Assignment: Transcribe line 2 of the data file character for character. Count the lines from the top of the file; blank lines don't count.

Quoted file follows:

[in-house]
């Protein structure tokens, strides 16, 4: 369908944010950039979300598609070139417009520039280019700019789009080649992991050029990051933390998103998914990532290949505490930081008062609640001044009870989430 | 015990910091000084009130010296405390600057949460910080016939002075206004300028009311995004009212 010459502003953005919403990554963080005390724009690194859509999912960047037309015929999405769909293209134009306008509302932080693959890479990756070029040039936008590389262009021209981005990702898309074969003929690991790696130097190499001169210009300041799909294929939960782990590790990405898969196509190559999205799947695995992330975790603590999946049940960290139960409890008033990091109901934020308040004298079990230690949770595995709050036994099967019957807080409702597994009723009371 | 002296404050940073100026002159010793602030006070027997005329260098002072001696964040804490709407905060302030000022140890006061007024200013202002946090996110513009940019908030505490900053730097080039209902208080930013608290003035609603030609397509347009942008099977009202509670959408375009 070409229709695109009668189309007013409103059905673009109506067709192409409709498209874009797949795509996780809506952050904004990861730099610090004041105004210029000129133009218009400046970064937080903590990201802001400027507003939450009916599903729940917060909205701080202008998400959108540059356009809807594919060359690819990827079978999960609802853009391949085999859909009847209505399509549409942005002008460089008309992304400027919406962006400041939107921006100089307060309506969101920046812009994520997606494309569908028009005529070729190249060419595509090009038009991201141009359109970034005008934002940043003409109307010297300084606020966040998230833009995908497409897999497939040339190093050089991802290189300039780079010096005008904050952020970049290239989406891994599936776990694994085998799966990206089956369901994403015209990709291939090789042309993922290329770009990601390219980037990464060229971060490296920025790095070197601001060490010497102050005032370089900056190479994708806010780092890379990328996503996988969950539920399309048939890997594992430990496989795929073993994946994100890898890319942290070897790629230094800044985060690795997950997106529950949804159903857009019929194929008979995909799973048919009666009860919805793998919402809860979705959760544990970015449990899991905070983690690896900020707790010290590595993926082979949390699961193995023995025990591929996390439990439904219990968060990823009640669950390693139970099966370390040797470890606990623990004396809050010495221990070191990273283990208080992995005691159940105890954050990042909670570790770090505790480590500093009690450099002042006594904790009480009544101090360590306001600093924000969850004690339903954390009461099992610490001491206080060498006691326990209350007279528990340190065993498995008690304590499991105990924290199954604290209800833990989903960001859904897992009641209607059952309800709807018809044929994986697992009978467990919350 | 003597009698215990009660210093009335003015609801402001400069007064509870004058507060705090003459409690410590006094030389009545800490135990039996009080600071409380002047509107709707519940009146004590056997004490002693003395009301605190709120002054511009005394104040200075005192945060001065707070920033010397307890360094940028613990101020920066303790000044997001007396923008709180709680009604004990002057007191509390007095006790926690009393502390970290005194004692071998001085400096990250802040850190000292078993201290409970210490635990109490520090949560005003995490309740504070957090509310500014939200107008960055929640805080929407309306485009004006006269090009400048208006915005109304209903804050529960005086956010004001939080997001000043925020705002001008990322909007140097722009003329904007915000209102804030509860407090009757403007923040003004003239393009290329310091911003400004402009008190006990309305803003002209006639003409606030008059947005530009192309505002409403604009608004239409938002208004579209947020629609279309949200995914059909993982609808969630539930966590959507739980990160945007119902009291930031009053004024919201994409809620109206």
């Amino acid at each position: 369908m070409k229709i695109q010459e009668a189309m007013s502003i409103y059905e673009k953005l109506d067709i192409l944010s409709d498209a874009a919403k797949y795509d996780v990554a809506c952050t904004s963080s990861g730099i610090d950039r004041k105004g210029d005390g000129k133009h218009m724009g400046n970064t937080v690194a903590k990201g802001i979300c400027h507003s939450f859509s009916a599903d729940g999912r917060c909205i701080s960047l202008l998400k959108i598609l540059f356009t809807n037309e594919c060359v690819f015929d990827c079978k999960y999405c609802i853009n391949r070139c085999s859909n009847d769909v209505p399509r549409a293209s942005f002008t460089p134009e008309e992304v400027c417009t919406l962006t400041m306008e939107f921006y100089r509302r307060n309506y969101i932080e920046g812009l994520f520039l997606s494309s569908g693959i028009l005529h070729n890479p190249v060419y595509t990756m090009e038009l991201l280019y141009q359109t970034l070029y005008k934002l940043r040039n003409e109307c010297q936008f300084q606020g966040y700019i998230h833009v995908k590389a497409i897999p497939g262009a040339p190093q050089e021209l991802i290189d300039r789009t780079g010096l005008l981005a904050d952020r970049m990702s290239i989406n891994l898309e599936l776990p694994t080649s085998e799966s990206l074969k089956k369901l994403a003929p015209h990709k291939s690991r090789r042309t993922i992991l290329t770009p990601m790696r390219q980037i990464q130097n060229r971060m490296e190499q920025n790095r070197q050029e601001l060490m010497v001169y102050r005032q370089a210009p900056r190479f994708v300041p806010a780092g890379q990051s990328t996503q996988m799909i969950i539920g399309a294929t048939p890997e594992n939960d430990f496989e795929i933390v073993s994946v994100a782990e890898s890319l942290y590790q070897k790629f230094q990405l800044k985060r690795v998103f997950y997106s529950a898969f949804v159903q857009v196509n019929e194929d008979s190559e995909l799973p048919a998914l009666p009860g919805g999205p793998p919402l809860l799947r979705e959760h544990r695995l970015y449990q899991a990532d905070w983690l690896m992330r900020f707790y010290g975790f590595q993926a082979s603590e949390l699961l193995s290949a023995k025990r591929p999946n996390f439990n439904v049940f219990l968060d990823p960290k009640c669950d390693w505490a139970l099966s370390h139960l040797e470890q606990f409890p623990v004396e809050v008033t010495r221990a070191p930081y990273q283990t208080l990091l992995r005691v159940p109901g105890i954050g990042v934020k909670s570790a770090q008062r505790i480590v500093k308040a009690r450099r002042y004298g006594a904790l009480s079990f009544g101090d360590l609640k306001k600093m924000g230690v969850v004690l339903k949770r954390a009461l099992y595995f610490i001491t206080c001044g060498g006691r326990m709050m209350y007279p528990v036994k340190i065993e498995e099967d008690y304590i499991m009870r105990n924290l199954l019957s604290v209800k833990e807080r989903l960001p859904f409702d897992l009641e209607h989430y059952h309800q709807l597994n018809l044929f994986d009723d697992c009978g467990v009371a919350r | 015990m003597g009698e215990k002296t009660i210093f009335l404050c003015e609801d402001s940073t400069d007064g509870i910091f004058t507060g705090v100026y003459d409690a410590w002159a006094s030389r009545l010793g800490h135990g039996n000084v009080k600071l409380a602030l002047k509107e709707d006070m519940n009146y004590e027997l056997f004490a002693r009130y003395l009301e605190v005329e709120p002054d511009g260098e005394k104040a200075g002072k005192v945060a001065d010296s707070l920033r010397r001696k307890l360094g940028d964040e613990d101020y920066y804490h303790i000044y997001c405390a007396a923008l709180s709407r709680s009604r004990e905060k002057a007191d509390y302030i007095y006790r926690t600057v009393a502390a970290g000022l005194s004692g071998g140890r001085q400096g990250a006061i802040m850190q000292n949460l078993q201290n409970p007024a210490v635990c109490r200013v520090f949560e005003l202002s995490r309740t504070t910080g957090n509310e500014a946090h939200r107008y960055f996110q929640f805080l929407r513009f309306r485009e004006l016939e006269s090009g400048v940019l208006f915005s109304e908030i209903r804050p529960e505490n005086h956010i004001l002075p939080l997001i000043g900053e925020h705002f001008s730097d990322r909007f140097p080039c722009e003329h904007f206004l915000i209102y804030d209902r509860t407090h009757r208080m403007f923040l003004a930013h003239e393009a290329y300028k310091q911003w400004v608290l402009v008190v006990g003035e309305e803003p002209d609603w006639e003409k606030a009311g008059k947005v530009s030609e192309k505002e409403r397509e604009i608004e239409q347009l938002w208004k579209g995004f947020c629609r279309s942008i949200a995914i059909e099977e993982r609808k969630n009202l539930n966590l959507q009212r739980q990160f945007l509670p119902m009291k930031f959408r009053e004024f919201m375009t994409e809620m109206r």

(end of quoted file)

């Protein structure tokens, strides 16, 4: 369908944010950039979300598609070139417009520039280019700019789009080649992991050029990051933390998103998914990532290949505490930081008062609640001044009870989430 | 015990910091000084009130010296405390600057949460910080016939002075206004300028009311995004009212 010459502003953005919403990554963080005390724009690194859509999912960047037309015929999405769909293209134009306008509302932080693959890479990756070029040039936008590389262009021209981005990702898309074969003929690991790696130097190499001169210009300041799909294929939960782990590790990405898969196509190559999205799947695995992330975790603590999946049940960290139960409890008033990091109901934020308040004298079990230690949770595995709050036994099967019957807080409702597994009723009371 | 002296404050940073100026002159010793602030006070027997005329260098002072001696964040804490709407905060302030000022140890006061007024200013202002946090996110513009940019908030505490900053730097080039209902208080930013608290003035609603030609397509347009942008099977009202509670959408375009 070409229709695109009668189309007013409103059905673009109506067709192409409709498209874009797949795509996780809506952050904004990861730099610090004041105004210029000129133009218009400046970064937080903590990201802001400027507003939450009916599903729940917060909205701080202008998400959108540059356009809807594919060359690819990827079978999960609802853009391949085999859909009847209505399509549409942005002008460089008309992304400027919406962006400041939107921006100089307060309506969101920046812009994520997606494309569908028009005529070729190249060419595509090009038009991201141009359109970034005008934002940043003409109307010297300084606020966040998230833009995908497409897999497939040339190093050089991802290189300039780079010096005008904050952020970049290239989406891994599936776990694994085998799966990206089956369901994403015209990709291939090789042309993922290329770009990601390219980037990464060229971060490296920025790095070197601001060490010497102050005032370089900056190479994708806010780092890379990328996503996988969950539920399309048939890997594992430990496989795929073993994946994100890898890319942290070897790629230094800044985060690795997950997106529950949804159903857009019929194929008979995909799973048919009666009860919805793998919402809860979705959760544990970015449990899991905070983690690896900020707790010290590595993926082979949390699961193995023995025990591929996390439990439904219990968060990823009640669950390693139970099966370390040797470890606990623990004396809050010495221990070191990273283990208080992995005691159940105890954050990042909670570790770090505790480590500093009690450099002042006594904790009480009544101090360590306001600093924000969850004690339903954390009461099992610490001491206080060498006691326990209350007279528990340190065993498995008690304590499991105990924290199954604290209800833990989903960001859904897992009641209607059952309800709807018809044929994986697992009978467990919350 | 003597009698215990009660210093009335003015609801402001400069007064509870004058507060705090003459409690410590006094030389009545800490135990039996009080600071409380002047509107709707519940009146004590056997004490002693003395009301605190709120002054511009005394104040200075005192945060001065707070920033010397307890360094940028613990101020920066303790000044997001007396923008709180709680009604004990002057007191509390007095006790926690009393502390970290005194004692071998001085400096990250802040850190000292078993201290409970210490635990109490520090949560005003995490309740504070957090509310500014939200107008960055929640805080929407309306485009004006006269090009400048208006915005109304209903804050529960005086956010004001939080997001000043925020705002001008990322909007140097722009003329904007915000209102804030509860407090009757403007923040003004003239393009290329310091911003400004402009008190006990309305803003002209006639003409606030008059947005530009192309505002409403604009608004239409938002208004579209947020629609279309949200995914059909993982609808969630539930966590959507739980990160945007119902009291930031009053004024919201994409809620109206």